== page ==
October 2020

Where Hair Meets Art: Local stylist with a flair for hair enters the industry’s most prestigious competition

Author: Linda S. Hopkins | Photographer: Roberto Ligresti

Who would imagine that a dog cone wrapped in hair could be a work of art? Local hairstylist Erica Horton would! She also found chicken wire and Styrofoam to be helpful props when creating her first collection of competition hair, designed to look like hats.

The 33-year-old Hardeeville, S.C. native strolls into Salon Karma in Bluffton, where she has worked as a stylist since January of 2013, rocking a pair of distressed bellbottom jeans (her favorites) with a Janice Joplin T-shirt. But don’t be fooled. Behind her casual appearance and relaxed demeanor lives someone who thrives on stepping out of her comfort zone and giving her imagination a good stretch.

Horton is, once again, entering the North American Hairstyling Awards (NAHA) competition, the industry’s most prestigious professional beauty competition in North America. Some have called it the Oscars for hairstyling. “I’ve done it the last three years. I enjoy it. I like being creative with hair and just showing people what I can do,” she said, stating that she is competitive in this realm but not so much in other areas of life.

Nevertheless, entering contests isn’t new to Horton, whose childhood experiences inspired her career choice. “Since I was out of the womb, I was in beauty pageants. I was always getting my hair and makeup done and traveling to different places to do pageants,” she explained. “I enjoyed getting my hair done, so I thought maybe I could do that for other people.”

While Horton describes herself as laidback—a posture that helps put her clients at ease—her eyes dance when she shows off her competitive work. “Doing hair for a competition is different from everyday work. Competition hair is not street hair. If you have it on your head walking down the sidewalk, people will look at you funny,” she said. “It’s more like fantasy. It’s real but it’s not. It’s art, and the hair is my canvas.”

Because of current COVID-19 constraints, Horton will not be creating a new collection this year but will be reentering a previous set of images. “They changed the rules this year. If you have a collection that wasn’t nominated, you can reenter it,” she explained. “I’m sad that I didn’t get to do a [photo] shoot this year. I love them.” But it’s a chance to give her existing designs a new life.

She has chosen a series of hair art she created to resemble the Native American headdress—again, not something you will see strutting around Old Town Bluffton, but a perfect juxtaposition of hairstyling and fine art. “I’ve always entered in texture. I love curls, braids … any kind of texture fascinates me,” Horton said.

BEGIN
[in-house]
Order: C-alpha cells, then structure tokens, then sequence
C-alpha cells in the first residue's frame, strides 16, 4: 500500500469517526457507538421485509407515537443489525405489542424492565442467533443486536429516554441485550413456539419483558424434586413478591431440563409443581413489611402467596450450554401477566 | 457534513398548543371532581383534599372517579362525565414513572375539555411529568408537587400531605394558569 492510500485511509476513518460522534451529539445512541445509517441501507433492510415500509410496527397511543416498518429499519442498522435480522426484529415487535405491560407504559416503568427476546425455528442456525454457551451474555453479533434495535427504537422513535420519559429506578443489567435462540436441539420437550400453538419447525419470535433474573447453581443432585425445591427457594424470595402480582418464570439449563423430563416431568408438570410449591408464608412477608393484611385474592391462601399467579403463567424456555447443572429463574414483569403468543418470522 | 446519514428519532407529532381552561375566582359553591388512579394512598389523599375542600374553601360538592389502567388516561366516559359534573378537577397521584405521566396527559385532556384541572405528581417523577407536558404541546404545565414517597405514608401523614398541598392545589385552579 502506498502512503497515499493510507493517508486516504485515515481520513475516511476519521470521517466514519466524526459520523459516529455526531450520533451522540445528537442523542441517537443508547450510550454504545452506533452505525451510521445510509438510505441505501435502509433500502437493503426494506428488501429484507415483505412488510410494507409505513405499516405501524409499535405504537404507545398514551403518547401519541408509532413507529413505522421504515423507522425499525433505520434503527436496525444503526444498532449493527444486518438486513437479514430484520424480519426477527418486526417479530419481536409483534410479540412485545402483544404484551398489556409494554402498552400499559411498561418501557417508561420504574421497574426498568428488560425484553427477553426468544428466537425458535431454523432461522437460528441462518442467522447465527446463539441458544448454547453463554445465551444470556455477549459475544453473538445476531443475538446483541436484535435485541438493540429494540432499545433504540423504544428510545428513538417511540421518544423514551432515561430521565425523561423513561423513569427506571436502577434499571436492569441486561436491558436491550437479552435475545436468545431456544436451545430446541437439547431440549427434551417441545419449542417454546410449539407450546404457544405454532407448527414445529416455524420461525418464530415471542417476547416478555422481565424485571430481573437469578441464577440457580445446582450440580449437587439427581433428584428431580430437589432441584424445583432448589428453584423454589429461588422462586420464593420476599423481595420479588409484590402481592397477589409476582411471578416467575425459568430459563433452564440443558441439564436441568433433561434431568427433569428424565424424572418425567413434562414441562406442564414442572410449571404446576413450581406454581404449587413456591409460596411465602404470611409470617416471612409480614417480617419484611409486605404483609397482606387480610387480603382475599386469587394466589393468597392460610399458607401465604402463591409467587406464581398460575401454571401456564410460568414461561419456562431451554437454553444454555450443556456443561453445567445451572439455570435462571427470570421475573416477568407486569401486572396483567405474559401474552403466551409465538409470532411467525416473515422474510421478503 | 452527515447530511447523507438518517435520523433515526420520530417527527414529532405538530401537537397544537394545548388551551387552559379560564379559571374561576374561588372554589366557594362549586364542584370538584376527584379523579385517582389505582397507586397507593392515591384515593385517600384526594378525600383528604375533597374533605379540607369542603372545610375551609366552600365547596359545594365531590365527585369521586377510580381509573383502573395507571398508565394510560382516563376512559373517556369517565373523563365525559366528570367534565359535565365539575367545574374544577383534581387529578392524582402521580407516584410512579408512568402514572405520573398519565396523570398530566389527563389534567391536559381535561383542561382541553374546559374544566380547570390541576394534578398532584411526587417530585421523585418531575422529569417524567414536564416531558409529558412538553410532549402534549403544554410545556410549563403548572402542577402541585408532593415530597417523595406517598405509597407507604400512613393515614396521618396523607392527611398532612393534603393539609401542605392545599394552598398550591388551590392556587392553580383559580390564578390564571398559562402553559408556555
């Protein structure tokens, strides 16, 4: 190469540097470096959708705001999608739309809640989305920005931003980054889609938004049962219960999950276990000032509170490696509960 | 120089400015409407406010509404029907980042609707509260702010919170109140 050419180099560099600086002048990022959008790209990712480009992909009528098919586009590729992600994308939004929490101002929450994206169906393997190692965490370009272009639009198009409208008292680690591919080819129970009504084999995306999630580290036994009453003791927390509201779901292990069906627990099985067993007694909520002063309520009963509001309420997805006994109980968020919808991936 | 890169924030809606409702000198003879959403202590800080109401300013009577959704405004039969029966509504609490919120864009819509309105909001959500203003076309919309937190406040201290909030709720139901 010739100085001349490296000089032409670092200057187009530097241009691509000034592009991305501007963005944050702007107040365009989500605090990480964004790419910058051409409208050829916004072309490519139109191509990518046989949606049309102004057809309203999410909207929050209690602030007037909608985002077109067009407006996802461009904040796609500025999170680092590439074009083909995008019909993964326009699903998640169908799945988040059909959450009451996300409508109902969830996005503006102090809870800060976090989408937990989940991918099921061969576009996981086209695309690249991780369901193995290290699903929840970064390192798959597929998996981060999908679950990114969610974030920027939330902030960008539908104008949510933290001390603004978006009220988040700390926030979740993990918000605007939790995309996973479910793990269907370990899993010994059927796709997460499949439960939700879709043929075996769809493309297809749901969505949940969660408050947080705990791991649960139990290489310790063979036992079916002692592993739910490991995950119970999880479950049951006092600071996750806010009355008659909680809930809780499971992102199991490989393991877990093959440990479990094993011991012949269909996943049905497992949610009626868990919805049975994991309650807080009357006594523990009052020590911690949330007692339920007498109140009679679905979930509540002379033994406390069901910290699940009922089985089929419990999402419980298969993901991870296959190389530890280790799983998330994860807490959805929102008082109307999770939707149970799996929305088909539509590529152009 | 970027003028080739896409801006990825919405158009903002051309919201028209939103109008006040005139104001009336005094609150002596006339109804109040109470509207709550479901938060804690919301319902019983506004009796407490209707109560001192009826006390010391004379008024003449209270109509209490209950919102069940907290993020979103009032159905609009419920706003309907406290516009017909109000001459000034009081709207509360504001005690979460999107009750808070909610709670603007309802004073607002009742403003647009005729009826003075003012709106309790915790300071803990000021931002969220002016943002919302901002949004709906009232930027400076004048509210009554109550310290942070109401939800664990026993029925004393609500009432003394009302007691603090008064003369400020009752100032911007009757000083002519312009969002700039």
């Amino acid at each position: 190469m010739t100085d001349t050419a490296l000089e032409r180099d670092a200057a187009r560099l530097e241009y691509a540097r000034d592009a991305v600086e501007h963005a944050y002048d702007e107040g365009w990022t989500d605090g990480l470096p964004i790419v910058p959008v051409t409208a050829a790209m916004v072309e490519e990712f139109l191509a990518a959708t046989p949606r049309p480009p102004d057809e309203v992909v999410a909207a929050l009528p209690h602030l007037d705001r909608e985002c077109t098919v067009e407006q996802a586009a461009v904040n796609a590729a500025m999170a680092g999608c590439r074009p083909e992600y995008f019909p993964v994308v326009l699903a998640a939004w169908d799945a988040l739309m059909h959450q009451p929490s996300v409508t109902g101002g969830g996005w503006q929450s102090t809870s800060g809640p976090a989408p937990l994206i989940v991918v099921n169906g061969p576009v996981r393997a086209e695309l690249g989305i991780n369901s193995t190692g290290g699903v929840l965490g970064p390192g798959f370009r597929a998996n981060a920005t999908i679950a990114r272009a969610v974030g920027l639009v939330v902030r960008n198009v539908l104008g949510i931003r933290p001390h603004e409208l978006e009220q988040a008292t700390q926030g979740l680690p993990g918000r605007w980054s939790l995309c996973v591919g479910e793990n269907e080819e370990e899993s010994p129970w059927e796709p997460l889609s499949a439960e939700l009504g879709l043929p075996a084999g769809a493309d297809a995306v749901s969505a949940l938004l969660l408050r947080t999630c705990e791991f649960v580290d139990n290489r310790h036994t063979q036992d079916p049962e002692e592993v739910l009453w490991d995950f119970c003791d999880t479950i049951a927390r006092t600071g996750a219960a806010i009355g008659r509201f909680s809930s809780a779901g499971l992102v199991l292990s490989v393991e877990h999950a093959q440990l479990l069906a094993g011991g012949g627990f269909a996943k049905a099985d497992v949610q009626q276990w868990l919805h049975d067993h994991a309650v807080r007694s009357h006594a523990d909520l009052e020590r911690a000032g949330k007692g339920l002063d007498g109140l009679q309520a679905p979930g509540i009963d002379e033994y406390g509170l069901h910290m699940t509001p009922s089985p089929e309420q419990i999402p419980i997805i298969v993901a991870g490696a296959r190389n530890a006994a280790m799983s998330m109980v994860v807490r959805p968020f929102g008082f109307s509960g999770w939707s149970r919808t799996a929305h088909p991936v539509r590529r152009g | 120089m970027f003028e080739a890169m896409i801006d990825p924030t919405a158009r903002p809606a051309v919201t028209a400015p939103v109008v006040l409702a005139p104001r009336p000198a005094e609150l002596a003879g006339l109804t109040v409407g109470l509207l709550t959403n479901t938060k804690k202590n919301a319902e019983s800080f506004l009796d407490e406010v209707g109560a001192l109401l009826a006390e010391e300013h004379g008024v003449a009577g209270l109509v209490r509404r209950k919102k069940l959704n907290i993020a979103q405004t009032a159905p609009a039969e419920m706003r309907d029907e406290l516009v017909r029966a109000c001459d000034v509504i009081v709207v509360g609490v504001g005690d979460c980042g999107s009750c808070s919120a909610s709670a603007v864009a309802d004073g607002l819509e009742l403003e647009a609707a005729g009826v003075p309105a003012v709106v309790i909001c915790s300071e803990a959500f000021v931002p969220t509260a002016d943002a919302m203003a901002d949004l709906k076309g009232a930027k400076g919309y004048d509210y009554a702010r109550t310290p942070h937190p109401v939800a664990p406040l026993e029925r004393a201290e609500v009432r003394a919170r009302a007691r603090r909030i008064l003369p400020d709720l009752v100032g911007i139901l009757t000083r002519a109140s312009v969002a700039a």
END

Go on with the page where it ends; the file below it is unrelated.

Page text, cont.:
Along with the hair, the stylist must complete the look by making sure all other elements go along with the theme, which means engaging appropriate models and selecting all the right accoutrements (makeup, clothing, accessories). “What goes into it is a lot of preparation,” Horton said. “It’s really sitting here and trying to make things work—practicing on wigs and hairpieces. I make pieces and then take them to the shoot and attach them to the model’s head. It takes weeks to put everything together. It’s a long process, but it’s totally worth it at the end when you see the pictures.”

In her everyday salon work, Horton puts the same imagination to work but on a different scale (minus any dog cones, chicken wire, or Styrofoam)! “I love to cut hair,” she said. “It goes back to your hair being a canvas. Before you cut it, it’s a blank canvas. You have to be able to stand back and look at someone’s hair and envision what they want it to look like. Then you interpret it in your head to know what you need to do.”

The joy of the job for Horton is found in client satisfaction—“just to see people’s faces when I’m done with their hair, making them feel good about themselves,” she said. “I compare it to being a doctor: I have their hair in my hands!”

Entering the NAHA contest is its own reward. It allows Horton to gain confidence, grow creatively, and expand her skills—something she’s continually striving to do. During the recent shutdown, instead of taking time off, she took it upon herself to enroll in numerous online courses, earning new certifications including BARBICIDE® (best practices for sanitizing), OLAPLEX® bond builder, Matrix Socolor, and Amika hair care. “I learned something new every day,” she said. And she also learns from her co-workers. “We help each other and do what we can to make sure that nobody’s struggling. Even some of the newer girls—I learn from them every day. You never stop learning.”

While she dreams of winning a national award, Horton is excited simply to have the opportunity to showcase her work. It’s not about money, because there is no monetary prize. It’s about pride and prestige. “If you do get nominated, you get recognition in the industry. That’s a big thing. And then you get this really cool trophy,” she said.

The thrill, Horton explained, is in the anticipation, waiting for the nominees to be announced, much like a beauty pageant when the finalists are named. But if her name isn’t called, she will simply continue dreaming up new hair creations. “There’s always next year,” she said.

NAHA entry closes November 18, 2020. Judges are internationally renowned stylists, photographers and top beauty editors from consumer and trade magazines. Multiple rounds of judging take place, and all judging is done anonymously and independently. Judges are unable to see the name or salon name of entrants and are not allowed to discuss any entries before, during or after the judging. The award ceremony takes place March 13, 2021 in Long Beach, California.

Best of luck, Erica!

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